Is there anyone out there who has grown heirloom tomatoes in the Phoenix area? I'm wanting to start some from seed for the fall (first time) and am looking for strategies to make it a successful adventure! Any ideas will help.
Yes. There's been an active discussion about growing in the desert. I'm trying to raise a fall crop right now. I started early but my season (Mojave) ends a little earlier than most of Arizona. My fall crop is only Cherokee Purples but I am trying them in several different ways. Some in containers, some under shade cover, some growing between the current large plants. They grew normally through most of June, but I'm just getting my first major heatwave. I'm curious to see how 12" very young plants handle it. I water them by hand individually every morning. This weekend I suspect I will water them two or three times a day. The mature plants have been getting watered about every third day, but this heat will probably make that more frequent.
The link below is the longest discussion on topic that I've seen. Good luck.
Here is a link that might be useful: Desert Planting Strategy
I planted them in those expanding peat pots, and from there they went into the dirt when they were about 6 inches high. The monsoon season is a good time to set out plants. We may suffer in the humidity, but plants love it.
Reliable water is the most important factor.
Mine are in unimproved desert dirt, with a sprinkling of soil sulfur and a whole lot of shredded palo verde branches for mulch. It has a drip irrigation system, getting 20 minutes of watering 3x daily. I dug holes big enough for the roots, no tilling or deep-digging. (lazy!)
They are on the east side of the wall, so they get afternoon shade. However, two surplus plants that I stuck into a full sun bed are thriving too.
The ones in the elevated "planter" (my full compost bin) are in the light shade of a mesquite tree ... a bit rangier than the others but setting lots of fruit. they have escaped over the wall into the neighbor's yard.
1 - Don't plant red and yellow tomatoes of the same size and shape in the same bed. I frequently mistake an unripe red cherry for a ripe yellow cherry - pucker!
2 - Plant them further apart than the recommended distance so you can tell which plant is which. If they like it, they will get huge.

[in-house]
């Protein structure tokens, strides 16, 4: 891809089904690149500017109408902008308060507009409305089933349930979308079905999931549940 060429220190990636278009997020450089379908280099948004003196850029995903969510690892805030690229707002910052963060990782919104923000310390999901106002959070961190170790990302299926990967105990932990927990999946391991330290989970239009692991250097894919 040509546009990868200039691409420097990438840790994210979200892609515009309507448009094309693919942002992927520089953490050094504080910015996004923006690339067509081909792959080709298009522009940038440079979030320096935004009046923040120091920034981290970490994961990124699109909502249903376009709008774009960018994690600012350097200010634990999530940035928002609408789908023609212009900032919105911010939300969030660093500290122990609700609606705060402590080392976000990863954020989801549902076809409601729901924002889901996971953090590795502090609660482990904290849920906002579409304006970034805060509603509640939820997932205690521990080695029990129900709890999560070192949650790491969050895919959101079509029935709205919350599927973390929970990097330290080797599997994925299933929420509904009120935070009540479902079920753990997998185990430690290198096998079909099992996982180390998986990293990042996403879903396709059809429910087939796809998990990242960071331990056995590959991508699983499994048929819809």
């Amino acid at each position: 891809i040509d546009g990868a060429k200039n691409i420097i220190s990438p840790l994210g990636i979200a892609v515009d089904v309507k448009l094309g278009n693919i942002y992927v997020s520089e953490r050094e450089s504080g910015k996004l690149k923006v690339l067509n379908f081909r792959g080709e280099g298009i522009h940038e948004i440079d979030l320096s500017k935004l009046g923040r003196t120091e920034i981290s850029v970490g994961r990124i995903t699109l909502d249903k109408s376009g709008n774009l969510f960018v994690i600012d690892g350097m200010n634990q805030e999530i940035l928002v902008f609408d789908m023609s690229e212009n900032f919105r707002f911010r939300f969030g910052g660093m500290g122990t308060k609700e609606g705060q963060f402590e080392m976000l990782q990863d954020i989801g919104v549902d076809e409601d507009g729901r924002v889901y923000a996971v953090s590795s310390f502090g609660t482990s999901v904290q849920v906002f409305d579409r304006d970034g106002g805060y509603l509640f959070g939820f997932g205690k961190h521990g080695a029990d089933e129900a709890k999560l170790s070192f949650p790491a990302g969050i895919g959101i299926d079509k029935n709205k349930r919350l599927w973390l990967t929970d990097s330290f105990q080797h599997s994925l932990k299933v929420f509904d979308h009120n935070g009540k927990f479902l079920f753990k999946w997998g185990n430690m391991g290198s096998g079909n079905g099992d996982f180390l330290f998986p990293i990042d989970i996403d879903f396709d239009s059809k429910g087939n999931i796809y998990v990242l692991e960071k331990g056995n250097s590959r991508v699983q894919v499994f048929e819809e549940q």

3 - Plant them where you can get to all sides of the plant. Although they are 5 feet from the wall, that mass of tomatoes is sprawling all over the place.
4 - buy the BIGGEST tomato cages you can find. Each of my plants quickly outgrew their original cage. So they sprawl.
Here is a link that might be useful: Tomatoes on Flickr
Thanks MojaveBob & LazyGardens. It seems you've both already transplanted your tomato plants? I've just started my seeds yesterday, so I'm looking at transplanting sometime in August. Which should work given it'll be monsoon season.
I'm planning on putting my raised beds on the west side of my house by some jacaranda trees, so they'll get some shade during the hot season. But I'm wondering if that might not work during the cooler weather. Any ideas?
I'm a complete novice to all this! I do have some Cherry & Yellow Pear tomatoes growing in pots right now and they're filled with fruit, but nothing is ripe yet. I'm looking forward to them ripening!
I discussed this somewhat in your other post and since you only have those two varieties right now this suggestion likely won't help but keep it in mind for future reference.
Using rooted cuttings (clones) from existing plants is a much better and faster way to get plants for fall planting at the proper times. There are many discussions here on how to root cuttings that a search will pull up for you to review. Only takes about 2 weeks and you have a plant ready to go to the garden.
If you have friends with plants perhaps you could bum some cuttings from them for this fall?
AZ_chef ... You'll never know until you try them.
The jacarandas will also provide a bit of frost protection. If you can keep the plants alive through a couple of frosts, you will have a head start next spring.